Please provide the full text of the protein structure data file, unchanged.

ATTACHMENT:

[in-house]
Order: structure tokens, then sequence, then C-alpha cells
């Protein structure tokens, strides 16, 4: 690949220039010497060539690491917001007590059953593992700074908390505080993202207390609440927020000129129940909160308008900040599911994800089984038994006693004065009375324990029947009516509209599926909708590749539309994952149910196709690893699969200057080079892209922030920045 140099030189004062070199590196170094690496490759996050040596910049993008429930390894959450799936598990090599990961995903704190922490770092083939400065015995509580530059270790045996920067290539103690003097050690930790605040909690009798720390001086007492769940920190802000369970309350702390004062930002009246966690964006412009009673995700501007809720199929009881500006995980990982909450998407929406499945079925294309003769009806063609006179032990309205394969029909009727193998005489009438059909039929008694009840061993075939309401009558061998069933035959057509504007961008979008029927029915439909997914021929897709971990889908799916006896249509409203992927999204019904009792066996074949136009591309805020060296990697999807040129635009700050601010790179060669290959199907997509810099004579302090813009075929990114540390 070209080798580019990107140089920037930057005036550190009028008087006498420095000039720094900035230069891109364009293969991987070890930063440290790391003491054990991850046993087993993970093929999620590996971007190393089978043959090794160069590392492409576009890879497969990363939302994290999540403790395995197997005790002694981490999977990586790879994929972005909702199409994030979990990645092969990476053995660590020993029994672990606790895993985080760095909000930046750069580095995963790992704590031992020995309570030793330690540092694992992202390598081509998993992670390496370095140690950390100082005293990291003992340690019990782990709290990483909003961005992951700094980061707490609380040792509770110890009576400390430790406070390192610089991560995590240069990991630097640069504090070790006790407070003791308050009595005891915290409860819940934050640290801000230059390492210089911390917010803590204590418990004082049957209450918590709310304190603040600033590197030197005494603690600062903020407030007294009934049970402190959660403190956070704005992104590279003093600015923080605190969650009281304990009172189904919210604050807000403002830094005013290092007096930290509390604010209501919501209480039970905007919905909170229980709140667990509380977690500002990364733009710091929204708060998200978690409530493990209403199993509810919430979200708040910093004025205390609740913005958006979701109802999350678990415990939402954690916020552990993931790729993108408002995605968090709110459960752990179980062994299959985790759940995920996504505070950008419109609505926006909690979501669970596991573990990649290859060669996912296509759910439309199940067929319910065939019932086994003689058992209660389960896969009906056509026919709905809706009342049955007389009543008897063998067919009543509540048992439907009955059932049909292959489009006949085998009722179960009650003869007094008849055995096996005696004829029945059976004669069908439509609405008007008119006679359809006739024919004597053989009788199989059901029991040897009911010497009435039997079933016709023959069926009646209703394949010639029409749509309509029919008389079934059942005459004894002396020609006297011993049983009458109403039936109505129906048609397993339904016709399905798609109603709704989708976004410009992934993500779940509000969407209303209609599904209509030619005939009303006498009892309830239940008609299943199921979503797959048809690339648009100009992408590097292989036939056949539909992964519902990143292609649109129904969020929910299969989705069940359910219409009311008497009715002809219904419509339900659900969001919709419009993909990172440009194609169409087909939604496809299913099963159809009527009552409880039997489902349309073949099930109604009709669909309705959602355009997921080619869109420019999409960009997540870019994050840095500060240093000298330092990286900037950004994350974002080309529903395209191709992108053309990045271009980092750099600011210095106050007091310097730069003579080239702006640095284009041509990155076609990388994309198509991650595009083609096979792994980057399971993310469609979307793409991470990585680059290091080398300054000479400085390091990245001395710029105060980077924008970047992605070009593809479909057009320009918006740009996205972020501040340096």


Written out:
[in-house]
Order: structure tokens, then sequence, then C-alpha cells
């Protein structure tokens, strides 16, 4: 690949220039010497060539690491917001007590059953593992700074908390505080993202207390609440927020000129129940909160308008900040599911994800089984038994006693004065009375324990029947009516509209599926909708590749539309994952149910196709690893699969200057080079892209922030920045 140099030189004062070199590196170094690496490759996050040596910049993008429930390894959450799936598990090599990961995903704190922490770092083939400065015995509580530059270790045996920067290539103690003097050690930790605040909690009798720390001086007492769940920190802000369970309350702390004062930002009246966690964006412009009673995700501007809720199929009881500006995980990982909450998407929406499945079925294309003769009806063609006179032990309205394969029909009727193998005489009438059909039929008694009840061993075939309401009558061998069933035959057509504007961008979008029927029915439909997914021929897709971990889908799916006896249509409203992927999204019904009792066996074949136009591309805020060296990697999807040129635009700050601010790179060669290959199907997509810099004579302090813009075929990114540390 070209080798580019990107140089920037930057005036550190009028008087006498420095000039720094900035230069891109364009293969991987070890930063440290790391003491054990991850046993087993993970093929999620590996971007190393089978043959090794160069590392492409576009890879497969990363939302994290999540403790395995197997005790002694981490999977990586790879994929972005909702199409994030979990990645092969990476053995660590020993029994672990606790895993985080760095909000930046750069580095995963790992704590031992020995309570030793330690540092694992992202390598081509998993992670390496370095140690950390100082005293990291003992340690019990782990709290990483909003961005992951700094980061707490609380040792509770110890009576400390430790406070390192610089991560995590240069990991630097640069504090070790006790407070003791308050009595005891915290409860819940934050640290801000230059390492210089911390917010803590204590418990004082049957209450918590709310304190603040600033590197030197005494603690600062903020407030007294009934049970402190959660403190956070704005992104590279003093600015923080605190969650009281304990009172189904919210604050807000403002830094005013290092007096930290509390604010209501919501209480039970905007919905909170229980709140667990509380977690500002990364733009710091929204708060998200978690409530493990209403199993509810919430979200708040910093004025205390609740913005958006979701109802999350678990415990939402954690916020552990993931790729993108408002995605968090709110459960752990179980062994299959985790759940995920996504505070950008419109609505926006909690979501669970596991573990990649290859060669996912296509759910439309199940067929319910065939019932086994003689058992209660389960896969009906056509026919709905809706009342049955007389009543008897063998067919009543509540048992439907009955059932049909292959489009006949085998009722179960009650003869007094008849055995096996005696004829029945059976004669069908439509609405008007008119006679359809006739024919004597053989009788199989059901029991040897009911010497009435039997079933016709023959069926009646209703394949010639029409749509309509029919008389079934059942005459004894002396020609006297011993049983009458109403039936109505129906048609397993339904016709399905798609109603709704989708976004410009992934993500779940509000969407209303209609599904209509030619005939009303006498009892309830239940008609299943199921979503797959048809690339648009100009992408590097292989036939056949539909992964519902990143292609649109129904969020929910299969989705069940359910219409009311008497009715002809219904419509339900659900969001919709419009993909990172440009194609169409087909939604496809299913099963159809009527009552409880039997489902349309073949099930109604009709669909309705959602355009997921080619869109420019999409960009997540870019994050840095500060240093000298330092990286900037950004994350974002080309529903395209191709992108053309990045271009980092750099600011210095106050007091310097730069003579080239702006640095284009041509990155076609990388994309198509991650595009083609096979792994980057399971993310469609979307793409991470990585680059290091080398300054000479400085390091990245001395710029105060980077924008970047992605070009593809479909057009320009918006740009996205972020501040340096």